Question on Dry Needling, EDS and Dystonia

    • July 30, 2019 at 3:50 pm #29118
      DinoD
      Participant

      I recently listened to the presentation on the EDS resources website on dry needling.
      Given that you have extensive experience treating both EDS and patients with dystonia, I was wondering what your thoughts are on what I am experiencing.

      I’m 40 years old, awaiting formal diagnosis, but most likely Hypermobile EDS. I visited a physiotherapist recommended by the EDS community in my country, and after examination, started with dry needling. It brought immense relief to my whole body within the very first treatment – I felt ‘young’ again, with ease of movement. It’s allowed me to start moving again. The way I experience it and can describe the process, is that tight muscles misalign my joints AND keep them out of place for extended periods of time (as opposed to popping out and back in again). This creates stress and inflammation on tissue surrounding the joints, and I get diagnosed with things like bursitis, ligament tears, nerve compression, etc. The dry needling releases the muscle, and hence, the other stuff stops.

      So I started exercising more again, gentle stuff. On the fourth visit, my whole right side had flared up and had active trigger points up and down my body. I start strengthening exercises, gentle stuff. Then my therapist was away for three weeks. In the interim, I experienced a flare-up and down my arms/elbows/hands/fingers/neck/jaw/side of my face/side of the abdomen. It’s on both sides – the right is worse. It’s nerves and muscles. Not exactly new… I’ve had month-long bouts in the past of torticolis, TMJs, my head pointing to the right, slight kyphosis, hands closing up, etc. I discovered at the OT that my hand function has been compromised for about a decade now – nerve compression…? Again, it’s the severity that’s increased, and I notice it happens when I swim. So I switched to aquatic exercises for now.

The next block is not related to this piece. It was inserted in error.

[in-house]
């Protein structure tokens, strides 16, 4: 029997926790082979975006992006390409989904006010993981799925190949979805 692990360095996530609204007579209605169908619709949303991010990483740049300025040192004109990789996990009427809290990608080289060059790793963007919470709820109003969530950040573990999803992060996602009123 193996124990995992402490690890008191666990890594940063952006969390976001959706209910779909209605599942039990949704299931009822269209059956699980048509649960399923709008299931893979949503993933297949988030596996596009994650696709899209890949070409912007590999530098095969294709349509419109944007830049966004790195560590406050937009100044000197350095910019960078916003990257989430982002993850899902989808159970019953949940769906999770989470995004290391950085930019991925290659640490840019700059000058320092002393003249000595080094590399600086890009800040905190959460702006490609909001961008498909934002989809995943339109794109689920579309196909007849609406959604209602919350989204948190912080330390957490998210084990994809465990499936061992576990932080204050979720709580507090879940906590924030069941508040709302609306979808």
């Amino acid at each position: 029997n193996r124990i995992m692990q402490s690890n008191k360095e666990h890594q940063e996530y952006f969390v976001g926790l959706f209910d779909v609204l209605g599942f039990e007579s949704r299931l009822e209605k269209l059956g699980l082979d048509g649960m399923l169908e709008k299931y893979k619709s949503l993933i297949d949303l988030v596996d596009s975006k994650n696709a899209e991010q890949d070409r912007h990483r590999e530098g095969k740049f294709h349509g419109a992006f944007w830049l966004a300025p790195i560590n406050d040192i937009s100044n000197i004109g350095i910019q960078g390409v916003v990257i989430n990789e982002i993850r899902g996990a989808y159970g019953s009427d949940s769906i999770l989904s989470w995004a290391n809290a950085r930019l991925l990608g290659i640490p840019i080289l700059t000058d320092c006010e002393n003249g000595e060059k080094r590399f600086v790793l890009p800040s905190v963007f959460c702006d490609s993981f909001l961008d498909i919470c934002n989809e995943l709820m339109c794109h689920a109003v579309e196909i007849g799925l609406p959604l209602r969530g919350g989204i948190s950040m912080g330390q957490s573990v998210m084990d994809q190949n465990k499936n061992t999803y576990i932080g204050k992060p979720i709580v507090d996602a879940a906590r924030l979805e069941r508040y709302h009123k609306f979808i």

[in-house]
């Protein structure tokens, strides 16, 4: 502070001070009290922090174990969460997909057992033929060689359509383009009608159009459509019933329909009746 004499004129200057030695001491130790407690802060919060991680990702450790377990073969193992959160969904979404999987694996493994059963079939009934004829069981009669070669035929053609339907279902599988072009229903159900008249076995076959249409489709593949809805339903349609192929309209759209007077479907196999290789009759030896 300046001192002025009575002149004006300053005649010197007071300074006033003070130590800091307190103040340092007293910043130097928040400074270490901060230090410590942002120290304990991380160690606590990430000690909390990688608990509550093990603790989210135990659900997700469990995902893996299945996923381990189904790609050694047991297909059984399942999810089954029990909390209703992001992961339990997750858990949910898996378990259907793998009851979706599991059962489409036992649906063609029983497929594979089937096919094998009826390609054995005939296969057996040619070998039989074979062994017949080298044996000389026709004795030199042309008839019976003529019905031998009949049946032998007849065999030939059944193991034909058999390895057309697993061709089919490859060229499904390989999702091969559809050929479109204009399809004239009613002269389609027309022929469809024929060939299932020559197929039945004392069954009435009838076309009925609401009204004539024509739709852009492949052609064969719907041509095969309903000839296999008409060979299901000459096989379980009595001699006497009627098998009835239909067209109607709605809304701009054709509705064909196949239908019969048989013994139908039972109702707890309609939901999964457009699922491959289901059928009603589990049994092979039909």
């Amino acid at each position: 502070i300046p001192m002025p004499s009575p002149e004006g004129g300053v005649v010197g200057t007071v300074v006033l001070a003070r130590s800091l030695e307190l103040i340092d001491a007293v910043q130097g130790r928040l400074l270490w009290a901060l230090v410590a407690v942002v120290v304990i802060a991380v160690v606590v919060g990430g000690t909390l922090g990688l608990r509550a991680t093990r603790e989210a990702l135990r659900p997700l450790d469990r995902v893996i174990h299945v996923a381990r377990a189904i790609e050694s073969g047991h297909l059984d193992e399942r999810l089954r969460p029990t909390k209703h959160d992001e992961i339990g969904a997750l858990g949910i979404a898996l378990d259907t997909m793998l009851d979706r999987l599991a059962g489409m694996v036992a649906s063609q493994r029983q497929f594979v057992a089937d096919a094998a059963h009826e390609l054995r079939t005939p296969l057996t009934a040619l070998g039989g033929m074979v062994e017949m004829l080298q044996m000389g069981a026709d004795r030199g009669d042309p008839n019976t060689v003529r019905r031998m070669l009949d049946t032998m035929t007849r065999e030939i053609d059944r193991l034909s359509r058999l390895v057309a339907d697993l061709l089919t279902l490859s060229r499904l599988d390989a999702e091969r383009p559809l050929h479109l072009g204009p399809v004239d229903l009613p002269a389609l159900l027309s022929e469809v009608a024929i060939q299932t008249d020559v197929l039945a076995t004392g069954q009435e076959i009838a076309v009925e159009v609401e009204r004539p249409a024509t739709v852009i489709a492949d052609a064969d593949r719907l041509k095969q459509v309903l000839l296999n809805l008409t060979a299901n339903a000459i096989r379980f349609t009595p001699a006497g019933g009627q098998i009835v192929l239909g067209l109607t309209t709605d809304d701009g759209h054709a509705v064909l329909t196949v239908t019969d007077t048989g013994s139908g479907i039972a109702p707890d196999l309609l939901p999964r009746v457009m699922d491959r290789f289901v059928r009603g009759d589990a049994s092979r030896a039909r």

Fifth dry needling session, many active trigger points along the shoulder, neck, arms, and spine. I experience a bit of relief. I get some exercises to strengthen the shoulders. I am more mindful of where they are in space now.
      Now my lower back went into spasm and I can feel the active trigger points there… muscle tightness along the hips… etc.
      Through it all, I keep moving in whichever way I can and I keep doing my strengthening exercises. I do feel my body is slightly stronger.
      Not even six dry-needling sessions… pretty remarkable, I’d say.

      My questions is: is it common with EDS patients to have trigger points reactivate again easily, for muscle to be injured, from one week to the next?
      Is this something that improves once muscles become stronger?
      Or is this more characteristic of dystonias – that the muscle keeps reverting to a tight state, that this becomes it’s ‘natural’ state? If so, does this mean I will require weekly dry needling for the rest of my life, even with exercise?

    • July 30, 2019 at 3:52 pm #29119
      DinoD
      Participant

      The issue is systemic meaning that your pain and muscle spasm are not generated locally so if your shoulder or knee or back hurt today it does not mean you have the problem there. The issue lies much deeper so chasing the pain to each joint would only server to frustrate you and the clinician. The IDN system would treat the nervous system globally and not just locally where the pain is today. I do not know what type of dry needling your clinician has been trained in but I discuss the more global model of treating neurogenic inflammation in all of our courses. Based on many years of experience in EDS, Fibro and dystonia treating the nervous system in a logical pattern made the biggest difference in the patient outcome. This is reflected in our homeostatic model of treatment.

      You must also understand there is not a cure and you will be seeing someone for dry needling indefinitely but the way I tried to address this is I would get it to a point where I would only need to see them once every several weeks. In a perfect world that is the ideal way to address the chronic and centerally based pain conditions.

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